Pop-Culture | Posted by Vicki S on 10/8/2014

Are “Empowered” Pop Stars Claiming Sexuality or Giving Into the Patriarchy?

Nicki Minaj in "Anaconda"

Typically, the heterosexual male gaze controls the depiction of women’s bodies and sexuality in pop culture. Music videos especially tend to enforce the idea that female sexuality is defined by what is pleasurable for men. However, some female artists have recently been trying to combat these conceptions about women’s bodies and sexualities in their music videos – to various degrees of success.

Nick Minaj’s new music video, Anaconda, which has an unapologetically sexual overtone, is a major recent attempt at this. Many have criticized the video for being too sexually charged, and support themselves with the claim that Minaj is forcing girls to sexualize themselves at such a young age. Despite this moral outrage, though, it’s evident that Minaj actually benefits young women by claiming …

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Awareness, Feminism | Posted by Julie Z on 07/4/2014

What Young Feminists Need To Know About The Hobby Lobby Ruling

As a rising college senior, I’ve already been inundated with cautionary tales of being female while working in corporate America. Now, thanks to the recent Hobby Lobby ruling, my generation of women can add potentially working for companies whose rights are valued above our own and the blatant undermining of our health and reproductive freedom to the list of our future professional rewards.

Monday’s Hobby Lobby ruling solidifies the reality of the war on women in this country, indisputably highlighting the way in which sexism is still rampant in American society in several ways.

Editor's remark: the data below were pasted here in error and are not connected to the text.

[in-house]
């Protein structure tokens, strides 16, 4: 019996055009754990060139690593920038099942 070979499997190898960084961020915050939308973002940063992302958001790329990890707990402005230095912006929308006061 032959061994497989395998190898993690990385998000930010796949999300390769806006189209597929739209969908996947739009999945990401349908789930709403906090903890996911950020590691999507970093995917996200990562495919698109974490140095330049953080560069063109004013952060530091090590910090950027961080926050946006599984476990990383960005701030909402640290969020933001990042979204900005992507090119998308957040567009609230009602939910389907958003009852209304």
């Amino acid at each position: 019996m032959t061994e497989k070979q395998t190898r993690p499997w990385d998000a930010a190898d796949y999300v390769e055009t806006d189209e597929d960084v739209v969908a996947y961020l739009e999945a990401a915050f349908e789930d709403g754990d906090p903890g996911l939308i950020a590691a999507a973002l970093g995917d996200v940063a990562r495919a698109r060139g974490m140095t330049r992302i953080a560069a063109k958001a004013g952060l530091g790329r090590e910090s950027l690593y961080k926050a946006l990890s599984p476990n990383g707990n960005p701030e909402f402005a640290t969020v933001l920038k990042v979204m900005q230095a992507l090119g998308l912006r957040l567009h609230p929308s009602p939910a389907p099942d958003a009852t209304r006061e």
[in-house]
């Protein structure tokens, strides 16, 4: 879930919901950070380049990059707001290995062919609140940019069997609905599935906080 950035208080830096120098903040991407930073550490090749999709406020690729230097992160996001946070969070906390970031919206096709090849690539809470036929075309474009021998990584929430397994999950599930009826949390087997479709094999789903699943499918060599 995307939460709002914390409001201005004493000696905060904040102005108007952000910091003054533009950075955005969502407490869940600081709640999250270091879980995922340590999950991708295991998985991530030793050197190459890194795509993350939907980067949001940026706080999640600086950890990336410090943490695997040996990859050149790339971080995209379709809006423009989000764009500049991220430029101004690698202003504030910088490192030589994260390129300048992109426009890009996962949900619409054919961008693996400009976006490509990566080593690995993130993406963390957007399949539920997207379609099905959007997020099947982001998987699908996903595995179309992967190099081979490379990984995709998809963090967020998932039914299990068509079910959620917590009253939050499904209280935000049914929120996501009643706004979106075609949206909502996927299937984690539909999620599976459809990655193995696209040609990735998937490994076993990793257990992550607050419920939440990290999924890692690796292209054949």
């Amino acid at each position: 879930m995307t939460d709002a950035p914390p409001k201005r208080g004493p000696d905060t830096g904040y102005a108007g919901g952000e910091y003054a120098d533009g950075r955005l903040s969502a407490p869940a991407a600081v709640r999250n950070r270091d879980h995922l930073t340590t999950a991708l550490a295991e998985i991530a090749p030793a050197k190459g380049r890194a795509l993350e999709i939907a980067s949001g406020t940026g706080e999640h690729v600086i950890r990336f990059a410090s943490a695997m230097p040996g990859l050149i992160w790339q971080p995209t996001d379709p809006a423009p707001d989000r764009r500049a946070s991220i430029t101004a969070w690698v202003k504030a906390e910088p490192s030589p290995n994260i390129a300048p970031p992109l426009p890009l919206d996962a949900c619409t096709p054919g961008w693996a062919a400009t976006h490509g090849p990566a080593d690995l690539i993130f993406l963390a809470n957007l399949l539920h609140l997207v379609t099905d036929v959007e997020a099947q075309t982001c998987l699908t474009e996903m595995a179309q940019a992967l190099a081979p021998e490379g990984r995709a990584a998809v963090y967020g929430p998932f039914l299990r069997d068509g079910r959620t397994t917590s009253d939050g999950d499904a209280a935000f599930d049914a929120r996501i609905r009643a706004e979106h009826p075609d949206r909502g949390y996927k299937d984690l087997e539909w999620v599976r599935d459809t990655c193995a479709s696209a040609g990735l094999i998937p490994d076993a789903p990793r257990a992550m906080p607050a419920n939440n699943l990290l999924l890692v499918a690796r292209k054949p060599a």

First and foremost, the decision reveals that persistent, blatant ignorance about women’s bodies has infiltrated the law of the land. The Hobby Lobby suit incorrectly conflates birth control with pregnancy termination by objecting to insurance …

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Pop-Culture | Posted by Sabrina N on 07/2/2014

On Preachers Daughters and Purity Culture

I recently marathoned Preachers Daughters, a new Lifetime reality show. Season One follows the lives of three different girls — Taylor, Olivia and Kolby — who all have at least one parent who is a preacher. While all girls are subject to purity culture based on their family’s beliefs, each reacts to this culture differently. Taylor feels restricted and chooses to rebel; Olivia, who has a baby,  is now “on the right path”; Kolby attempts to live up to purity standards and even breaks up with a boyfriend in order to avoid future “temptation”. But while each girl follows a different path, they all show how purity culture can manifest destructively.

Although I was never involved with purity culture to the same extent as these girls, watching Taylor, Olivia …

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